Why Shell has started a new energies business
Oct 4, 2017
Mark Gainsborough, Shell's Executive Vice President of New Energies, on how the company will deliver more and cleaner energy solutions.
A colleague of mine mentioned an interesting job agency the other day. It is based near Eindhoven in the Netherlands. It guarantees its clients will never be late. It promises that they'll never fall ill. It says they'll never go on strike. And they'll never take holiday.
Yet, in the two years since it started, it has failed to place a single person in a single job.
That's because it is a job agency for robots. If you need a machine for the job, any job, this agency will source the perfect one. You can borrow it for as long as you need, and return it when the job is done.
Will this concept fly? Will this company be successful? It's hard to predict. But it is important to encourage ventures that will take risks. For without measured risk, there is rarely the game-changing breakthrough.
And that's where my job comes in. I run Shell's New Energies business. Shell's purpose is to deliver more and cleaner energy solutions. New Energies is at the forefront.
Three areas of exploration
We're actively exploring three main areas of opportunity. First, new fuels for transport. The importance of moving the world's growing number of people and goods must be balanced with efforts to reduce carbon dioxide (CO2) and local emissions.
Our activities range from developing advanced biofuels -- that's fuels made from the growing and processing of plant materials -- to launching hydrogen refilling stations that could power the cars of the future.
You may have heard that the British inventor James Dyson has announced a £2 billion investment into the development of an electric vehicle that is set to be launched in 2020.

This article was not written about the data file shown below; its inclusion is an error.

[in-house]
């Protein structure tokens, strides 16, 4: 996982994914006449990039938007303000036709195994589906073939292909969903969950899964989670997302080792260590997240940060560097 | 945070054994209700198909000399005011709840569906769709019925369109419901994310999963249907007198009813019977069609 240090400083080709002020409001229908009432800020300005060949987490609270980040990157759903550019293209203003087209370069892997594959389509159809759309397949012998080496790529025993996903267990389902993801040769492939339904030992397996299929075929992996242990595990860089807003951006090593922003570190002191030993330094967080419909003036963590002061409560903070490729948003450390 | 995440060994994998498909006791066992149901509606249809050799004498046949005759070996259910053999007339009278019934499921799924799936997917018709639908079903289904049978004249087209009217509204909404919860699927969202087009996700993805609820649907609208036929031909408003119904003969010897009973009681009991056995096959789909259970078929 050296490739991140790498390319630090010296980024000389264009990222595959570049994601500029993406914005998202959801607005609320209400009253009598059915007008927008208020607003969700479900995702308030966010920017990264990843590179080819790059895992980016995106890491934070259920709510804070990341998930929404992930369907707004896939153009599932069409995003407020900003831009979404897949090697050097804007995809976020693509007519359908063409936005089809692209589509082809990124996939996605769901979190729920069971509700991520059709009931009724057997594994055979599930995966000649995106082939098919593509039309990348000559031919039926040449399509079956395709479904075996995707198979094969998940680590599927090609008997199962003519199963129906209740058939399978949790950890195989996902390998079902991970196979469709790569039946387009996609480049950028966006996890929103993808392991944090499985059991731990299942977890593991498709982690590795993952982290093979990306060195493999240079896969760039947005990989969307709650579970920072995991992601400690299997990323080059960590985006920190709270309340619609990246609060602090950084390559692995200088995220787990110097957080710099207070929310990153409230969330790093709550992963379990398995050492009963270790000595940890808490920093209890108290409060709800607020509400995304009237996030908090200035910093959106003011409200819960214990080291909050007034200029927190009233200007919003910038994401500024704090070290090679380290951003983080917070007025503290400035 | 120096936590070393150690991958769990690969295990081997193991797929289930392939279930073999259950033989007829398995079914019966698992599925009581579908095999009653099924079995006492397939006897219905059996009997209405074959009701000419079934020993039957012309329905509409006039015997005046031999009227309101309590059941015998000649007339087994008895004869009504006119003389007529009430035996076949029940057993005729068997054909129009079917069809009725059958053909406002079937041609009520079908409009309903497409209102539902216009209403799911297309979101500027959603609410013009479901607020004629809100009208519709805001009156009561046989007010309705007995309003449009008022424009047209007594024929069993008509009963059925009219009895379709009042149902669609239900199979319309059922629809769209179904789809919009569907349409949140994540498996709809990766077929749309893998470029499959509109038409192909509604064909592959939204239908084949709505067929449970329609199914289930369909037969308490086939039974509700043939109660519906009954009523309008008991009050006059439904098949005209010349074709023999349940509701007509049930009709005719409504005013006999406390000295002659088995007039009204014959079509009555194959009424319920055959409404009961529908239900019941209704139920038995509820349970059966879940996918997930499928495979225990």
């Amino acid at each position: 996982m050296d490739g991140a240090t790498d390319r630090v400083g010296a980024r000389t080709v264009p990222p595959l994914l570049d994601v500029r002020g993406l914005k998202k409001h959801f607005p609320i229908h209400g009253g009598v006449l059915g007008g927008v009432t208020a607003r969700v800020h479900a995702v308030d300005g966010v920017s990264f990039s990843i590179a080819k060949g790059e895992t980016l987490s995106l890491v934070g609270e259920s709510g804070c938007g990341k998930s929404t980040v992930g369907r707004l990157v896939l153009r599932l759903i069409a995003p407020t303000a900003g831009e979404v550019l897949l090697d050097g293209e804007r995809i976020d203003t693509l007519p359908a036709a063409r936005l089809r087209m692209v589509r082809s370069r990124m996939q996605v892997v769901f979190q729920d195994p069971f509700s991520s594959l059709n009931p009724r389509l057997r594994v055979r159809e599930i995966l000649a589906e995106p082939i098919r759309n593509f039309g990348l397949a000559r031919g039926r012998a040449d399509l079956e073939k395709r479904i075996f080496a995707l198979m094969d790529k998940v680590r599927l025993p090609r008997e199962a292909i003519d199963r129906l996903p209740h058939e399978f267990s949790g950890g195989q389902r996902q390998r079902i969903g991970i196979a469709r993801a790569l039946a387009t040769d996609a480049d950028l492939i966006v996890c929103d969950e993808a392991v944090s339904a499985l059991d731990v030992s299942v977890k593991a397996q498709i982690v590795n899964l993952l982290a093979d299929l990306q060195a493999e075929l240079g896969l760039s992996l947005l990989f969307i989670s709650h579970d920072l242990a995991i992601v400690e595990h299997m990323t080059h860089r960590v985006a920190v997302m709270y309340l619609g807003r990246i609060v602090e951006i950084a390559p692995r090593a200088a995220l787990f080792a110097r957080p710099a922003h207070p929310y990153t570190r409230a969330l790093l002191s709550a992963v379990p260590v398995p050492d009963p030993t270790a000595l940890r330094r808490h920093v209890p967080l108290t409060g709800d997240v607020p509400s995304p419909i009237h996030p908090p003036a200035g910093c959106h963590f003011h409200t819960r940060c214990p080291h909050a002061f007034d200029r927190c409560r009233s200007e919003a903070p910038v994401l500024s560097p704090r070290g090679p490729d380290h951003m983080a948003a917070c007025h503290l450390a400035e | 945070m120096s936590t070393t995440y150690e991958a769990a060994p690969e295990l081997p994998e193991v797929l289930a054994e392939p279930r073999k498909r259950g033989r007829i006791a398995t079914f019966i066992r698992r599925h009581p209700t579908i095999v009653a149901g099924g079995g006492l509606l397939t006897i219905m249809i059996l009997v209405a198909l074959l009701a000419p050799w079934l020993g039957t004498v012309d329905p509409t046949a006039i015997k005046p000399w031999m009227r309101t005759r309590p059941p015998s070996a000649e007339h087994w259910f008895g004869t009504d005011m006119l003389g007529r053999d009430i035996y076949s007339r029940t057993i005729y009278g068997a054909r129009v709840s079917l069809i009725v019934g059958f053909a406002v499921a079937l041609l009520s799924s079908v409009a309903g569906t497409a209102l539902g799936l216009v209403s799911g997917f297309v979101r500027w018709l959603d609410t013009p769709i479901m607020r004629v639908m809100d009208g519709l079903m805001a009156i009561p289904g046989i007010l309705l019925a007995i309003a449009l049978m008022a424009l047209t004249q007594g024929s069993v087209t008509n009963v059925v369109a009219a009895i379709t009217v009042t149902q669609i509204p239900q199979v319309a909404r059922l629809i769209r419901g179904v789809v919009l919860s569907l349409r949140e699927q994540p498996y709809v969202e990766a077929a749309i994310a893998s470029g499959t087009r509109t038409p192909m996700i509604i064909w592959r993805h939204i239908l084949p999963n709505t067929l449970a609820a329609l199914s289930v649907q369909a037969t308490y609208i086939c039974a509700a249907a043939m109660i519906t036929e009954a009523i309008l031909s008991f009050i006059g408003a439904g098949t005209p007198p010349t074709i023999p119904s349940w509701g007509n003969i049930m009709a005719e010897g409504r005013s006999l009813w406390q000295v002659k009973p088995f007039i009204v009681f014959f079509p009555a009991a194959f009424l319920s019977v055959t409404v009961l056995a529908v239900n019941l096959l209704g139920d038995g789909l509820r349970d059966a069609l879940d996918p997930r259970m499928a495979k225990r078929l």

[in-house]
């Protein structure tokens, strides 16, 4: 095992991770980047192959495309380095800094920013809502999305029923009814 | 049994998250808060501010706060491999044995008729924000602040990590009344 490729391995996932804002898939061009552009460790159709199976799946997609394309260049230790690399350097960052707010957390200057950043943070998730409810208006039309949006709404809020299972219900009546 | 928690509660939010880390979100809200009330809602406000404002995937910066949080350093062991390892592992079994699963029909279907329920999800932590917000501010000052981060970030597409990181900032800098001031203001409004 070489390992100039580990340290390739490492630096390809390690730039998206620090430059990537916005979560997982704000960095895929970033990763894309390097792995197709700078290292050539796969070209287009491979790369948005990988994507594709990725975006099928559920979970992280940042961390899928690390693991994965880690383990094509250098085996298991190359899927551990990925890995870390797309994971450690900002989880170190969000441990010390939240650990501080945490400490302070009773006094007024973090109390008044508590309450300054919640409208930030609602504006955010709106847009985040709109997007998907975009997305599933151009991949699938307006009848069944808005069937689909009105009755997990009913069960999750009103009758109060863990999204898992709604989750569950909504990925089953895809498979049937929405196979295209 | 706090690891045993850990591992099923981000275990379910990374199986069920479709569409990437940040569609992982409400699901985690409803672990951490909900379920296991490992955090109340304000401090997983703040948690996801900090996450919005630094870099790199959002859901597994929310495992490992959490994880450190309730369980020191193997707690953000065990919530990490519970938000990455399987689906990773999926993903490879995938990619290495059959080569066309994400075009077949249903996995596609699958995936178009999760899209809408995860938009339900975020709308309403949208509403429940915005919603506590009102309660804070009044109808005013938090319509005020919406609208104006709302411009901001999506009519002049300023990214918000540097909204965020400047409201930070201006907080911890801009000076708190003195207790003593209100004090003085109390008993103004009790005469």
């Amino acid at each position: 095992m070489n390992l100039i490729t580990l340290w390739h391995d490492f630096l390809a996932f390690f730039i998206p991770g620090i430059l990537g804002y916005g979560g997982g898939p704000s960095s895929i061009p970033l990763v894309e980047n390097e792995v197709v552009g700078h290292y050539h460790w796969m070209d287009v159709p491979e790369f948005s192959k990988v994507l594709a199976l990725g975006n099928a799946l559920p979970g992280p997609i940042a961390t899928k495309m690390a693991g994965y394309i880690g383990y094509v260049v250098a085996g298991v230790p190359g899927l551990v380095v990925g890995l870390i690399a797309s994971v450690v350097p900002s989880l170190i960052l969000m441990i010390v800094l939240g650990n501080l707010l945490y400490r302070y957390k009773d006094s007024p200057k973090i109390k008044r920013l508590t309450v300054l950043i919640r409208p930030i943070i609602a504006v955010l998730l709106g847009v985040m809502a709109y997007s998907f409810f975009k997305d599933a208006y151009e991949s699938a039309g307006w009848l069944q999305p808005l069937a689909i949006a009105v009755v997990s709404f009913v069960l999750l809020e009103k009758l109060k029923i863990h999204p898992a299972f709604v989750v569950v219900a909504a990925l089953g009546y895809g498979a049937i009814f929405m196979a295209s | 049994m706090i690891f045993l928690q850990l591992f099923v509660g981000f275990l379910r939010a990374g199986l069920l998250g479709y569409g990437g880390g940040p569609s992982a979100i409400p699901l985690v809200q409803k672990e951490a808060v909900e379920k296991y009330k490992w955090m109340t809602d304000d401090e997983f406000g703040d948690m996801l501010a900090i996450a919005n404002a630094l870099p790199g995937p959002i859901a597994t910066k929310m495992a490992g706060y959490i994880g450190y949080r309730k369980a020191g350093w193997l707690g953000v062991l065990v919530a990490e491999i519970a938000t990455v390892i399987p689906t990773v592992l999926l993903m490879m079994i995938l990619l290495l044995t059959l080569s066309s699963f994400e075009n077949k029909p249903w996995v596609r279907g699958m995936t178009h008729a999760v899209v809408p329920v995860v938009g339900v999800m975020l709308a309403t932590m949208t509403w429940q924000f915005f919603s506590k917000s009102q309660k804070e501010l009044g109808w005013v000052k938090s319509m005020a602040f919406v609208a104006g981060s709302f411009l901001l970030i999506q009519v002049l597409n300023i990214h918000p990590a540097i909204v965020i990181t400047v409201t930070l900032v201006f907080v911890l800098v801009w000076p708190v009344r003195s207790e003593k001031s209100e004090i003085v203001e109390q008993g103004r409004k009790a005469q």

We're starting to provide electric-vehicle fast-charging on Shell retail sites and working on smart charging to help the electricity grid cope with the demands of battery electric vehicles.
Shell is exploring renewable power. This includes wind and solar. We already have an established wind business and are working on new projects, which include the Borssele wind farms offshore in the Netherlands.
In solar, we are building on our previous experience and developing integrated energy solutions, while increasingly using solar in our own sites and operations.
We're also co-developing models to help customers manage their energy-use better. At the same time we are looking at commercial opportunities to bring power to remote communities.
Third, we are involved in ventures to connect customers with new business models for transport and energy services, enabled by digital technologies.
That includes FarePilot, a UK-based startup that guides taxi drivers to places where they are most likely to pick up their next customer. It is designed to help drivers find fares quicker, drive less to their next pick-up and carry more passengers in a shift.
That's a potential lowering of emissions by more effective matching of supply and demand.